How to Buy Your 1st Motorcycle – For Short Riders

Key Considerations for Your First Streetbike – Short Riders Edition

Kawasaki ninja EX300 side view white background

There are countless guides for finding your first motorcycle, but I created this guide specifically to help shorter riders get comfortable with bikes.  We break it down for what to look for in this guide:

 

Size – Seat Height, Wet Weight, & Riding Position

Engine Sizes, Types, and Recommendations

Other Factor – Costs, Parts, and Support

 

Size – Seat Height, Wet Weight, & Riding Position

  • Seat Height – Lower is better, narrower is better.
    • Most motorcycles released in the past couple decades list seat height in the manufacturing specs.
    • Narrow seats are better for shorter riders.  Narrower seats make it easier to get your legs to ground.  The width of seats are not listed on spec sheets.
  • Weight – Lighter bikes are easier to handle
    • Wet weight- the weight of a motorcycle with all fluids including a full tank of oil, gas, coolant, etc.
    • Dry weight – the weight of a motorcycle without fluids such as gas, oil, etc.
  • Riding Position – Relatively upright bikes  are easier to turn, and more comfortable.
    • aggressive ergonomics found on 600cc sportbikes lead riders to place more pressure on their arms, tightening forearms/shoulders, making it more difficult to turn.  On my first motorcycle, a Kawasaki EX500, I replaced the stock bars with clip ons after lowsiding the bike on a hill.  I noticed that riding the same bike in a more aggressive riding position made me more likely to wand to go faster.

Engine Sizes, Types, and Recommendations

  • Engine Size: Usable Power – Bikes producing predictable amounts of power are better.  Even the least powerful production motorcycles are faster than 90% of cars on the road.  Parallel twin or V-Twin engine bikes are more ideal for street riding, as they have more torque, as deliver power more consistently through the RPM range.  600cc sportbikes look cool, generally have inline 4 engines (i4) and are powerful at high RPM’s, but gutless below 7k.
  • Recommended Engine Sizes for New Riders
    • Twin Engines – 250-300cc – Produce around 30HP and 18 lbs of torque
    • Twin Engines – 650-750cc – Produce ~65HP and 45 lbs of torque
      Compared to bikes which have the engines below, most motorcycles with twin engines are slightly smaller, more ideal for the shorter rider to start making their mark.
  • Engines not recommend for beginners
    Having power is fun, but having above a certain amount makes it really easy to get in trouble.  On many modern motorcycles, the moment you think about going faster, you’ve already twisted the throttle ever so slightly, and have already picked up 10 MPH.  Developing the vision to see all the threats in front of you, as way to avoid such threats, and muscle memory to maneuver a motorcycle are especially important on bigger bikes.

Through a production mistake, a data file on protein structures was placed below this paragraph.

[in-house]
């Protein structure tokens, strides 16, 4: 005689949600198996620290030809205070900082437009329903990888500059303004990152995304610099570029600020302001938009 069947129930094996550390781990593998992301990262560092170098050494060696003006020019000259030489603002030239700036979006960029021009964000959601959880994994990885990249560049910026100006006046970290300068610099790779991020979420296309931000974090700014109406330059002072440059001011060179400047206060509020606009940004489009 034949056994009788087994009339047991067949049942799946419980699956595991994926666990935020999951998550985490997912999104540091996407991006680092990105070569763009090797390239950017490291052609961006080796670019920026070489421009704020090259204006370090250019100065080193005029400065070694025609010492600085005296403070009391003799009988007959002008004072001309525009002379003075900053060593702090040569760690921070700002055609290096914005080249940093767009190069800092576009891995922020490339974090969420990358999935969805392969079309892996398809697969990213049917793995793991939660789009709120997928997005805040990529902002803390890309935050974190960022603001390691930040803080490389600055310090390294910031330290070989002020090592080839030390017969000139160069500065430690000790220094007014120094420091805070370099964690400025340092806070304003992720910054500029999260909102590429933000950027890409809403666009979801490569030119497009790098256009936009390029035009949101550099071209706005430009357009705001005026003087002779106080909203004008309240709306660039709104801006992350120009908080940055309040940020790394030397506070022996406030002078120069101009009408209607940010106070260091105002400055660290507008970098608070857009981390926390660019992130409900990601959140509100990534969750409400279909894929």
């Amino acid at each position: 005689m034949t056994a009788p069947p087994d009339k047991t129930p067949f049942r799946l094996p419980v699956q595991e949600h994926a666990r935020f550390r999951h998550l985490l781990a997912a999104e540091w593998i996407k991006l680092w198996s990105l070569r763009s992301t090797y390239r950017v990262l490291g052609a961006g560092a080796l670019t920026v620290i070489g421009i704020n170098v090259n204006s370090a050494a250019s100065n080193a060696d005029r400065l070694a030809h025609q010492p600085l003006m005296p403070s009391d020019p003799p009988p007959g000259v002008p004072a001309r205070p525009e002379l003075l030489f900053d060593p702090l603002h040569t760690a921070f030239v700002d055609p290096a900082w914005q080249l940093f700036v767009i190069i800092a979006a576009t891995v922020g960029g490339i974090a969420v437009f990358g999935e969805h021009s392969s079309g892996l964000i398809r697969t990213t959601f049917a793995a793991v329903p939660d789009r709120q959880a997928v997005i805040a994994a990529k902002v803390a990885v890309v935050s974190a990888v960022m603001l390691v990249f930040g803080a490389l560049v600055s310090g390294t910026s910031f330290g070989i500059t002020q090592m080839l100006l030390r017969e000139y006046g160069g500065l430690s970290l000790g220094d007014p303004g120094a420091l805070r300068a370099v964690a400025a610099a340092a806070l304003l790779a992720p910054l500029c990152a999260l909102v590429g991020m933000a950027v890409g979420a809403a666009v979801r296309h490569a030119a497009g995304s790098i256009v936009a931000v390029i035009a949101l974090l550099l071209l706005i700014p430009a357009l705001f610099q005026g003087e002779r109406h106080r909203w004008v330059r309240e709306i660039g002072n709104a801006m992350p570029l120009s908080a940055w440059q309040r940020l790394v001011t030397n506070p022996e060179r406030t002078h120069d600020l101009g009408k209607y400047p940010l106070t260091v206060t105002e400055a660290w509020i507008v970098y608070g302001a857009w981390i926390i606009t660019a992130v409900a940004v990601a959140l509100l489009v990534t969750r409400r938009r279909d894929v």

• 4 Cylinder Engines
      • Inline 4 (i4) 600 cc’s and above – Produce 100+ HP with 45 lbs of torque
      • These engines are found mostly on sporbikes such as the R6, CBR600rr, and others
    • 3 Cylinder Engines
      • 675cc’s and up – These produce 100+ HP and 50 lbs of torque
    • 2 Cylinder Engines 800cc’s and above
      • Twin engines over 800cc’s tend to go on physically larger, heavier motorcycles.  There is a saying that when it comes to producing power: “There is no replacement for displacement.”  Having a more powerful bike makes it easier to get into trouble much more quickly, and heavier motorcycles are more difficult to handle at low speeds.
Other Factors – Costs, Parts, and Support
  • Affordability – This depends on your budget, but ideally, a starter bike can be bought and sold for around the same amount.  Most riders drop their first motorcycle, period.  It hurts pride and wallet a lot more to drop a shiny new bike.  While there are exceptions, it’s better to get a relatively inexpensive used motorcycles, ride it for a little while to build up skills and confidence, then sell it for nearly the same amount when ready to upgrade.
  • Non-Bike Costs to Start Riding
    • Gear: Ideally, this would include at least a helmet, gloves, jacket, riding jeans, and a decent pair of riding boots.
    • Bike insurance:  May be required in your state, is generally the most most expensive for younger riders on 600cc+ sportbikes
    • DMV Fees for registration, transfer of title, etc.
    • Tires: Tires are your connection to road, and similar to a good helmet, isn’t a good place to be cheap.
  • Part availability – Mass produced motorcycles from reputable manufacturers tend to have lots of parts available.  When you first get a bike, you’ll probably want to be riding it as much as possible. If something breaks on the custom or exotic motorcycles you just got, parts can take much longer to arrive, and are less likely to be available at local motorcycles shops.
    • The most famous Italian brand of motorcycles gets most parts shipped worldwide from warehouses in Italy.  During the month of August, most people in Italy are on vacation, which result in significant delays.
See additional resources available for buying motorcycles both new and used including:

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